Hezekiah's speech

The following devotional was taken from "In Our Father's Hands" and written by Justin Hatfield.

Fathershandsreview
August 1
Daily Bible Reading: 2 Chronicles 27-29; Mark 15:1-41

Hezekiah’s speech
Devotional Text: 2 Chronicles 29:9-11


God is NOT happy. He is not happy with his chosen leaders. He is not happy with is chosen people - Israel. This is not a good thing. Why isn’t God happy? God isn’t happy for the same reason He ever becomes displeased or angry - His people are sinning. It goes further than just sinning. They are actively turning their backs on Him. They have been sacrificing to and worshipping other gods. The king of Israel, King Ahaz is not following God’s will or keeping His commands. Then Hezekiah steps in.

King Ahaz dies as a result of God’s anger and his son Hezekiah rules in his place. Unlike daddy dearest, Hezekiah knows the importance of doing God’s will. The very first thing he does when he comes to power is call in all of the priests for a meeting. He then delivers a speech to them designed to motivate them to get the people back on track with God.

(Read devotional text) He ends his rallying speech by saying that our forefathers messed up, they turned away from God and put our nation out of favor with God. They’ve caused our people to be put in prison and we are going to fix it NOW! Hezekiah makes it known to the priests that he intends to turn things around by making a new covenant or pact with God. He calls on the priests to remember that they have been chosen by God to be ministers to Him and to the people. Because of Hezekiah’s dedication and love of God, the priests are inspired and the people once again turn back to God.


Discussion for the family:
What caused God to be unhappy with His people?
Do the same reasons today cause God to be unhappy with us?
What can we do to remain in favor with God?
|

God and Pain

The following devotional was taken from "Strength for the Journey" and written by Bill McFarland.

StrengthforJourneyreview
August 1
Daily Bible Reading: 2 Chronicles 27-29; Mark 15:1-41

God and Pain
Devotional Text: Mark 15:22-24, 33-34


In his book The Cross of Christ, John Stott wrote, “I could never myself believe in God, if it were not for the cross …. In the real world of pain, how could one worship a God who is immune to it? … He laid aside His immunity to pain. He entered our world of flesh and blood, tears and death. He suffered for us. Our sufferings become more manageable in the light of His.” (p. 335, 336)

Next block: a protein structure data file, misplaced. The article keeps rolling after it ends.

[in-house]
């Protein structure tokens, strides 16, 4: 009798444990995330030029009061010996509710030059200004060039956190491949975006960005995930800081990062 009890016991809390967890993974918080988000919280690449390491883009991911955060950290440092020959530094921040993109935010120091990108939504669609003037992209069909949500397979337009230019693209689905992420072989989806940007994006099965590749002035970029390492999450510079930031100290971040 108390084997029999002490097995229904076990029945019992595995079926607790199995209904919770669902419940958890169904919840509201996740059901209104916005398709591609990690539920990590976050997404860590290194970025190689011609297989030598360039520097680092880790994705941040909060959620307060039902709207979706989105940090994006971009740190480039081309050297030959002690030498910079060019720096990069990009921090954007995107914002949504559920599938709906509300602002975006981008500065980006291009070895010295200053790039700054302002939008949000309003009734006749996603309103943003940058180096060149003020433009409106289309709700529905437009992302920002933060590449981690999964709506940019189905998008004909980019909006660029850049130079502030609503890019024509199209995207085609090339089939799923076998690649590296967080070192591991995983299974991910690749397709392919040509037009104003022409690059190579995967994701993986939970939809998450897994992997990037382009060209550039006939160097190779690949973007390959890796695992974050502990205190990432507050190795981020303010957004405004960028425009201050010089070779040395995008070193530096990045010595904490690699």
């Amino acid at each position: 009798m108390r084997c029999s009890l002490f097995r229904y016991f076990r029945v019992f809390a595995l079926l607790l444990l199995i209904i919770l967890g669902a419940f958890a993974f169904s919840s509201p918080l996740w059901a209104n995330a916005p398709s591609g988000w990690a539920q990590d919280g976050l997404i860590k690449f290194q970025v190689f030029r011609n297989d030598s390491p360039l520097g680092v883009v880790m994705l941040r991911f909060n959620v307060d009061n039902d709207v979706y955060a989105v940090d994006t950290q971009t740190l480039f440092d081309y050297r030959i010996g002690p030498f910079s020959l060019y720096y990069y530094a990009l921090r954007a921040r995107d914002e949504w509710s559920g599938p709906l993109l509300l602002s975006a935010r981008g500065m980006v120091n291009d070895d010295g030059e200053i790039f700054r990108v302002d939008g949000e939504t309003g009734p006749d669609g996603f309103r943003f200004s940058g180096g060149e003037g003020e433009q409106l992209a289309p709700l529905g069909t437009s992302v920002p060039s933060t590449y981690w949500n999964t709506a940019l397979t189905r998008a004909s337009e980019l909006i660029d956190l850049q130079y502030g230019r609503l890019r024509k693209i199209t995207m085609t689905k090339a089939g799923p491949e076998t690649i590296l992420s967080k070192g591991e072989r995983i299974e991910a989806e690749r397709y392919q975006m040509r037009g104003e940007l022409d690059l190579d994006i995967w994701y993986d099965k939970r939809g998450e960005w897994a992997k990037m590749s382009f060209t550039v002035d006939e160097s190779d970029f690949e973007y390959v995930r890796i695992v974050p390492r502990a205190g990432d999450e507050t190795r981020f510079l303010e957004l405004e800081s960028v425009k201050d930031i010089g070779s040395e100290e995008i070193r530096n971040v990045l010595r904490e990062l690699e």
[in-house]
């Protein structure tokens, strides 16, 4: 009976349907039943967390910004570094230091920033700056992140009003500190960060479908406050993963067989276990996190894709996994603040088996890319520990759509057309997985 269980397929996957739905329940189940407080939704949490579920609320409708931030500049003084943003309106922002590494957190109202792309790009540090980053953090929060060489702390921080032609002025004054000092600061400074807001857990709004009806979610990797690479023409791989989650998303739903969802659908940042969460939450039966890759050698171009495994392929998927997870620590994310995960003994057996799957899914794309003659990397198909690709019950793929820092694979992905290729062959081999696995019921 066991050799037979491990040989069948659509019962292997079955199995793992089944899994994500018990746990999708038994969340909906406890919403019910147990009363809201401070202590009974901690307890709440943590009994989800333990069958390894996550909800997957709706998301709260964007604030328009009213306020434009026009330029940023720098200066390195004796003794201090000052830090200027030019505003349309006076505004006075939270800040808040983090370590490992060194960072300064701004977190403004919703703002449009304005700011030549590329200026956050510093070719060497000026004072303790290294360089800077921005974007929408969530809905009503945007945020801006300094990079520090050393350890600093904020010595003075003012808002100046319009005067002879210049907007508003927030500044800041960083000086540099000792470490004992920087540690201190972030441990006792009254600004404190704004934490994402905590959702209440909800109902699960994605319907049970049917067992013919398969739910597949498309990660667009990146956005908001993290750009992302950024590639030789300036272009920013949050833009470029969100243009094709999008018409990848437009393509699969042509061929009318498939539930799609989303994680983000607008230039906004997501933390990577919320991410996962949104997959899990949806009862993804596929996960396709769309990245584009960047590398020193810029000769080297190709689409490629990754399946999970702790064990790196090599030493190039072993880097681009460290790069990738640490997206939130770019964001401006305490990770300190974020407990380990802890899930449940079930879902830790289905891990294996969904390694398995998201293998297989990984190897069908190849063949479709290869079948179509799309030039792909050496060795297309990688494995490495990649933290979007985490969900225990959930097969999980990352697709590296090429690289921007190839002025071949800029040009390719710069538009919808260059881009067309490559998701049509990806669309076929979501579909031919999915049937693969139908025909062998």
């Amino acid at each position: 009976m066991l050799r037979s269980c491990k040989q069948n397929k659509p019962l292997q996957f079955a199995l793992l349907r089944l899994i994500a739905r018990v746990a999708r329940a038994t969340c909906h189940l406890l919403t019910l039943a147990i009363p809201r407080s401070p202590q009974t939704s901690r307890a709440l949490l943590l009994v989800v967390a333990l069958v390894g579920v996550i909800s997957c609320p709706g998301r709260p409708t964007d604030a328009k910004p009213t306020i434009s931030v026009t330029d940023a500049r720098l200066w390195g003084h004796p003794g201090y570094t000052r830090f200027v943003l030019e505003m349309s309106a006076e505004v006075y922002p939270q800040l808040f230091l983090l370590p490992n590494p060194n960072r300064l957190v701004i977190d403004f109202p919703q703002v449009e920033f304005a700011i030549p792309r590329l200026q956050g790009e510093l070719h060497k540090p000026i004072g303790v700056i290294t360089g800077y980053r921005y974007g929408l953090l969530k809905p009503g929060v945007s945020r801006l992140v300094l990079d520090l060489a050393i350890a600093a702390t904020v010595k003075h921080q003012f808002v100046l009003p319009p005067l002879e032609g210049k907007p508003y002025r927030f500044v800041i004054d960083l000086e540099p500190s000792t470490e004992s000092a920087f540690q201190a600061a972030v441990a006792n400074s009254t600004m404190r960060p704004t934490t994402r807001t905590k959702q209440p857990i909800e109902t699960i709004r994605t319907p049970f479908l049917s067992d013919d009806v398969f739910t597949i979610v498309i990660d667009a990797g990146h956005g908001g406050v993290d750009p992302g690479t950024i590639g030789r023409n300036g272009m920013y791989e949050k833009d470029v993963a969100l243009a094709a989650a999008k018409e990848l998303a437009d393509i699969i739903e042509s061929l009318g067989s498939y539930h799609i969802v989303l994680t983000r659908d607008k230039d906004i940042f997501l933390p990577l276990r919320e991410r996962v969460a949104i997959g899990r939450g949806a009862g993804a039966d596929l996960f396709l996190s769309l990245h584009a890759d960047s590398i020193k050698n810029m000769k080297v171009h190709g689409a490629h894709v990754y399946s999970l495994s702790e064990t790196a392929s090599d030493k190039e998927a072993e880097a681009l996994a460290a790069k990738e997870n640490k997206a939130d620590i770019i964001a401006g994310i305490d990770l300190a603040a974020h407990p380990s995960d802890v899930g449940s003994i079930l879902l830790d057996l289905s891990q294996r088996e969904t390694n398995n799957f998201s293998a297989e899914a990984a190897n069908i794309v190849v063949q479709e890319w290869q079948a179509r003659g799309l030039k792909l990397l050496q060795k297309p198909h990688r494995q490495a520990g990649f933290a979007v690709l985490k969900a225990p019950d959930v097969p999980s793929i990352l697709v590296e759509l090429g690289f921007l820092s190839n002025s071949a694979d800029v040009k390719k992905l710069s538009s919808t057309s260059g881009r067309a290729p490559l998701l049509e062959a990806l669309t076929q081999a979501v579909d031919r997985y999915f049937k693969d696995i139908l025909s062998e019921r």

The problem of pain is, and always has been, a severe challenge to faith. God does not offer a detailed defense of Himself nor an explanation of His rule over a world where suffering exists. He does offer his Son to redeem us from it.

We wish pain were gone. Some day it will be. In the meantime, we are strengthened by remembering what was accomplished when Christ suffered for sins. A writer unknown to me imagined God’s response to man’s cry for pain to be taken away:


Then answered the Lord to the cry of the world,
“Shall I take away pain,
And with it the power of the soul to endure,
Made strong by the strain?
Shall I take away pity that knits heart to heart,
And sacrifice high?
Will you lose all your heroes that lift from the fire
White brows to the sky?
Shall I take away love that redeems with a price,
And smiles with your loss?
Can you spare from your life that would cling unto mine
The Christ on His Cross?”

No, we can’t. He has borne our griefs and carried our sorrows. He was wounded for our transgressions, crushed for our iniquities, and chastised for our peace. With His stripes we are healed. Some things are accomplished through suffering that can’t be done any other way.